Warp, Weft, and Way

Chinese and Comparative Philosophy 中國哲學與比較哲學

We are not last…

Last week, Brian Leiter hosted a poll of readers of his blog, asking “What areas are most important for a strong PhD program in philosophy?” The results are discussed here, but one has to go to the full listing to see anything related to Chinese or comparative philosophy. “History of Non-Western Philosophy” came in 26th out of 27. I suppose that we can hope for different results one day in the future!

July 16th, 2012 Posted by | Graduate study, Profession | 14 comments

14 Responses to We are not last…

  1. darjo1 says:

    I was little worried when I first saw this that Asian philosophy wouldn’t even be considered, and as it is it only makes the list under the rubric of ‘non-Western’ philosophy, and the history of that as well. Overall it seems that people trained in the most typical kinds of programs liked what they learn and continue to see it as important. In the long term what we need is to for these folks to come to appreciate that they’ve also missed out on some good philosophy along the way.

    Reply
  2. Colin Caret says:

    It hardly needs to be said that these polls are suspect, but this one is particularly bad. In general a Leiter poll only tells us about the opinions of whoever reads the Leiter blog, but in this case it is even unclear what they are being asked to opine about. ‘What makes for a strong PhD program?’ Strong in what way? The breadth of philosophical education it imparts to its students? Or perhaps its placement record? Let me conjecture that most of the people who took this poll are probably reading the prompt in the second way. If so, they should double-check the JFP for all of those jobs in epistemology. Oh but I guess that would be looking at actual data rather than polling random people’s opinions.

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    • Steve Angle says:

      Thanks, Colin. You’re right that the question could mean a lot of different things, including “likely to fare well in the Gourmet rankings.” Insofar as it is read that way, it confirms the unfortunate fact that rankings-sensitive departments are thereby less likely to choose to have a position in “non-Western philosophy,” as they fear it would do less for their ranking than some alternative. (I know from direct reports that this kind of reasoning takes place at least sometimes.)

      Reply
  3. Manyul Im says:

    So, the last three on the list are:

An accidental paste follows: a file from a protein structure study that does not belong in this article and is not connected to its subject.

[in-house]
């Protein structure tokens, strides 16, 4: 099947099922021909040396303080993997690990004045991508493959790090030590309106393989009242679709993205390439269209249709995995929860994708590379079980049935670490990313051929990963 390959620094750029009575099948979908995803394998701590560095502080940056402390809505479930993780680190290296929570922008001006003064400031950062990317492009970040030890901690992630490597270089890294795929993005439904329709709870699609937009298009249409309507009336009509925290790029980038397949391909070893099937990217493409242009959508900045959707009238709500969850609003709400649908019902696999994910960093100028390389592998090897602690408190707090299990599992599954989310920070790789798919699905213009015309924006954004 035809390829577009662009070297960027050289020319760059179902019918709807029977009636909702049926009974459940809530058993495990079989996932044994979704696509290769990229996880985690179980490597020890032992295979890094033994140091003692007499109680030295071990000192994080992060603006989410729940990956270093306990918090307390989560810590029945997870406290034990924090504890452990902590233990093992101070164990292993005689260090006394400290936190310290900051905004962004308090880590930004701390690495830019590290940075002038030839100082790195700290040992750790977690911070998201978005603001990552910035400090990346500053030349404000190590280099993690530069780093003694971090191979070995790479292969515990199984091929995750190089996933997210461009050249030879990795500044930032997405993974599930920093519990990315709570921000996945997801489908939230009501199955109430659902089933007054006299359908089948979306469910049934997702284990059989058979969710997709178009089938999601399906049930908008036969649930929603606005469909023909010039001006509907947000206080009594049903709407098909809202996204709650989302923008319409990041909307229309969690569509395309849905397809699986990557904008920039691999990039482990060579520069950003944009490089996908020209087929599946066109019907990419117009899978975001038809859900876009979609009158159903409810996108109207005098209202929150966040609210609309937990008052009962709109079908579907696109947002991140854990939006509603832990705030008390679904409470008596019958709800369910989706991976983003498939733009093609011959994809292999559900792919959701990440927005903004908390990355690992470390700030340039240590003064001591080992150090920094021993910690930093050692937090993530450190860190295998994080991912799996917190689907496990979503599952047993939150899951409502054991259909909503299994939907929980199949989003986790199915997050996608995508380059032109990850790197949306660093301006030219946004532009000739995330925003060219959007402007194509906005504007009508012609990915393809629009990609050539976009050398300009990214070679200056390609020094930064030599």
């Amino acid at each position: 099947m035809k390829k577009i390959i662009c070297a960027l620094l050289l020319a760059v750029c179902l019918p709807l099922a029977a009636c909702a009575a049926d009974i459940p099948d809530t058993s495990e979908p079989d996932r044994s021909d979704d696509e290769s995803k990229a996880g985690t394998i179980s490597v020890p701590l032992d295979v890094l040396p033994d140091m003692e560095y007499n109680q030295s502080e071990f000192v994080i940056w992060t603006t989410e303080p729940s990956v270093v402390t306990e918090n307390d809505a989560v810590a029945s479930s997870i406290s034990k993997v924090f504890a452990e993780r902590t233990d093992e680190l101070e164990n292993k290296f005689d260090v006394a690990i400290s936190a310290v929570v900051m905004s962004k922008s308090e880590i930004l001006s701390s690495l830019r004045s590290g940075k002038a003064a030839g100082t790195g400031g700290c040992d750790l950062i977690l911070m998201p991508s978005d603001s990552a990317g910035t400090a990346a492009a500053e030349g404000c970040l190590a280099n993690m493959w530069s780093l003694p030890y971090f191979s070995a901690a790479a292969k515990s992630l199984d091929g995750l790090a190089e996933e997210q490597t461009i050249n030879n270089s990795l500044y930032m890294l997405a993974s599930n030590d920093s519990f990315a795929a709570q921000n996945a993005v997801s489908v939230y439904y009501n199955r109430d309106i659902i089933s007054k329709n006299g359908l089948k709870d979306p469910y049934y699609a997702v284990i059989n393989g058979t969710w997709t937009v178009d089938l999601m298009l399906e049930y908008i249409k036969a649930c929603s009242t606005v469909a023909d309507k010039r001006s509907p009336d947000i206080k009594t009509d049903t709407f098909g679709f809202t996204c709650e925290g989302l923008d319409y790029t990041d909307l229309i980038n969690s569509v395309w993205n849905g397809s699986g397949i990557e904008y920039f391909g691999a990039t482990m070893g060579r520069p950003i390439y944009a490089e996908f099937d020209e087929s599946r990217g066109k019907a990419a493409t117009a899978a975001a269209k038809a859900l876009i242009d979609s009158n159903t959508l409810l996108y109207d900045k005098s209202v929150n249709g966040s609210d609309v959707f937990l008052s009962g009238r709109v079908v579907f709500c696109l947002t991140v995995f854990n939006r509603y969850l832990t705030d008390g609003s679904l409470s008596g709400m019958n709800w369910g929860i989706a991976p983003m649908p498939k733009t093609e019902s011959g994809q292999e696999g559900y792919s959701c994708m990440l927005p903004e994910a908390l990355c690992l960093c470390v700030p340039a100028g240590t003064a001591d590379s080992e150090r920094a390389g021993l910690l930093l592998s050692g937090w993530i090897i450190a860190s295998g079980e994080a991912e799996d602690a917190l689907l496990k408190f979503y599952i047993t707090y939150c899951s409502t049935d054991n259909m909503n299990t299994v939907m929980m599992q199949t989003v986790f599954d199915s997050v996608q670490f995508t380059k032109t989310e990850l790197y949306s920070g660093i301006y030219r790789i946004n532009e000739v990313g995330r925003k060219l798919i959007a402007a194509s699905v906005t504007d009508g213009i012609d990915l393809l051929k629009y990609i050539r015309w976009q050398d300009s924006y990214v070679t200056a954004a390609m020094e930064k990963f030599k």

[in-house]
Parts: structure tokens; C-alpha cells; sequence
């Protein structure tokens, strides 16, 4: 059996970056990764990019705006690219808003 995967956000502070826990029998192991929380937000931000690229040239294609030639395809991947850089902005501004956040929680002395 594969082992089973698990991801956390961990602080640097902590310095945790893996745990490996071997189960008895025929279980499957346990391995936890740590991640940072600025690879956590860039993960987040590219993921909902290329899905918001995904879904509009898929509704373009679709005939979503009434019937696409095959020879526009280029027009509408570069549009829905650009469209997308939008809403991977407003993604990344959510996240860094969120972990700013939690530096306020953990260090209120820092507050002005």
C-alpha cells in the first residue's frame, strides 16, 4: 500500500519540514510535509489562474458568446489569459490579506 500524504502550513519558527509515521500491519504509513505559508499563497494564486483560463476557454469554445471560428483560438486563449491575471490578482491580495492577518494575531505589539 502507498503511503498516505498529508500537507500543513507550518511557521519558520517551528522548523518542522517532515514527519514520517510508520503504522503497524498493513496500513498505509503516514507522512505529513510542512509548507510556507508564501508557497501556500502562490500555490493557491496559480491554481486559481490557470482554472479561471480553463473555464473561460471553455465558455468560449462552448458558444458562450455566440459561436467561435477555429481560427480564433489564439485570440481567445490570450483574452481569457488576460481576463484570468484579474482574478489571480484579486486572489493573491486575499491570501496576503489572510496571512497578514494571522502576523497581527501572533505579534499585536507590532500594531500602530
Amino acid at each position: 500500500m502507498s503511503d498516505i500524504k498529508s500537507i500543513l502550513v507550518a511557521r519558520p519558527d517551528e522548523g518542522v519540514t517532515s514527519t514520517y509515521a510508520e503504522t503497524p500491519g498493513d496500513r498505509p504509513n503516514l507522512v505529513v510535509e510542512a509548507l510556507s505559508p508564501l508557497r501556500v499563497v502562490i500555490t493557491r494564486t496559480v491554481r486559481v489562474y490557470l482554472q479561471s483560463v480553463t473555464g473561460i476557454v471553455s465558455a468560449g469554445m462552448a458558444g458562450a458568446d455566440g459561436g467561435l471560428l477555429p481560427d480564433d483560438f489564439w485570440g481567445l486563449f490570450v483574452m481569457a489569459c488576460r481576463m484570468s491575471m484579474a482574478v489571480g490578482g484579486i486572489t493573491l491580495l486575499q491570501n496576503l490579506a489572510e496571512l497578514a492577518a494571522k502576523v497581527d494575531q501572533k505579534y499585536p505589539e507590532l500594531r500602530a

25. Feminist Philosophy
    26. History of non-Western philosophy
    27. Philosophy of Race

    That’s awfully damning, given that the sample is 1087 people who follow Leiter’s blog. That’s depressing.

    Reply
    • Karyn Lai says:

      Manyul, I really like your comment on Leiter’s blog, somewhat similar to this one, although effectively a challenge to the ratings. I’d like to see the responses to your comment. I like the ones here, but we are among the ‘converted’ here, so to speak.

      Reply
  4. Dennis Arjo says:

    To defend the poll just a little… It’s true that the sampling is drawn from Leiter’s blog, but since his readership is enormous, arguably the results are at least fairly representative of the profession. This is maybe confirmed a bit by how unsurprising the results are, particularly in the top ten. While “important” is certainly vague, it’s safe to say most respondents included prominently concern for hiring, as that is a prominent measure of a Ph.D. program’s success. And of course the common wisdom has it that ranking highly on the Leiter report is a key indicator in that regard. So what this mostly does is confirm that “analytic” philosophy in its various guises remains dominant in English speaking philosophy world and that a sizable proportion of the profession expects someone coming out of a good department to know analytic philosophy whatever else they do. Not at all surprising, but still important in highlighting the difficulty in affecting any significant change. I would guess a lot of departments would love to have people working in feminist philosophy, Asian philosophy or race, but see these as luxuries they can’t afford given the limited number of positions they enjoy and the tightness of the job market for their graduates.